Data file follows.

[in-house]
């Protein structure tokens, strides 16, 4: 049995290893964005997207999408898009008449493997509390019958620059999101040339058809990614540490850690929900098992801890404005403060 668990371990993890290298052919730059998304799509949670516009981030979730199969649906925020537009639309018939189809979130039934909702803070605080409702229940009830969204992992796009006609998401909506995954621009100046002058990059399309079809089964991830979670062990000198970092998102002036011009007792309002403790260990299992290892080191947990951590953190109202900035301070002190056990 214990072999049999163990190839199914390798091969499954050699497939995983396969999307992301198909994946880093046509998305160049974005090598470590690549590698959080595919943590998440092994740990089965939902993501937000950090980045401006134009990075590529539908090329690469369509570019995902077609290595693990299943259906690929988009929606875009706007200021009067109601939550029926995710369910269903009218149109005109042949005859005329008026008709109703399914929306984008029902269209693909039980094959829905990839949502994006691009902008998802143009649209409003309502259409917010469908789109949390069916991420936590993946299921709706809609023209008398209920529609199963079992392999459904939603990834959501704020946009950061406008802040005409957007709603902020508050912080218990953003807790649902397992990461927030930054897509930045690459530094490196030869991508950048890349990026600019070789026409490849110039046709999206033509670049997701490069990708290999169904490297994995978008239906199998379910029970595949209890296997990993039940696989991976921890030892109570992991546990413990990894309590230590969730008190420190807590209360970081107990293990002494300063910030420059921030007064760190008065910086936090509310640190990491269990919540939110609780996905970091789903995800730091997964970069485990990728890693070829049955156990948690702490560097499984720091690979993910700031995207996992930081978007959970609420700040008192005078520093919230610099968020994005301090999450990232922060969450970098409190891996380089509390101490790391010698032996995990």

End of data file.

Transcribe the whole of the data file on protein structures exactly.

[in-house]
């Protein structure tokens, strides 16, 4: 049995290893964005997207999408898009008449493997509390019958620059999101040339058809990614540490850690929900098992801890404005403060 668990371990993890290298052919730059998304799509949670516009981030979730199969649906925020537009639309018939189809979130039934909702803070605080409702229940009830969204992992796009006609998401909506995954621009100046002058990059399309079809089964991830979670062990000198970092998102002036011009007792309002403790260990299992290892080191947990951590953190109202900035301070002190056990 214990072999049999163990190839199914390798091969499954050699497939995983396969999307992301198909994946880093046509998305160049974005090598470590690549590698959080595919943590998440092994740990089965939902993501937000950090980045401006134009990075590529539908090329690469369509570019995902077609290595693990299943259906690929988009929606875009706007200021009067109601939550029926995710369910269903009218149109005109042949005859005329008026008709109703399914929306984008029902269209693909039980094959829905990839949502994006691009902008998802143009649209409003309502259409917010469908789109949390069916991420936590993946299921709706809609023209008398209920529609199963079992392999459904939603990834959501704020946009950061406008802040005409957007709603902020508050912080218990953003807790649902397992990461927030930054897509930045690459530094490196030869991508950048890349990026600019070789026409490849110039046709999206033509670049997701490069990708290999169904490297994995978008239906199998379910029970595949209890296997990993039940696989991976921890030892109570992991546990413990990894309590230590969730008190420190807590209360970081107990293990002494300063910030420059921030007064760190008065910086936090509310640190990491269990919540939110609780996905970091789903995800730091997964970069485990990728890693070829049955156990948690702490560097499984720091690979993910700031995207996992930081978007959970609420700040008192005078520093919230610099968020994005301090999450990232922060969450970098409190891996380089509390101490790391010698032996995990």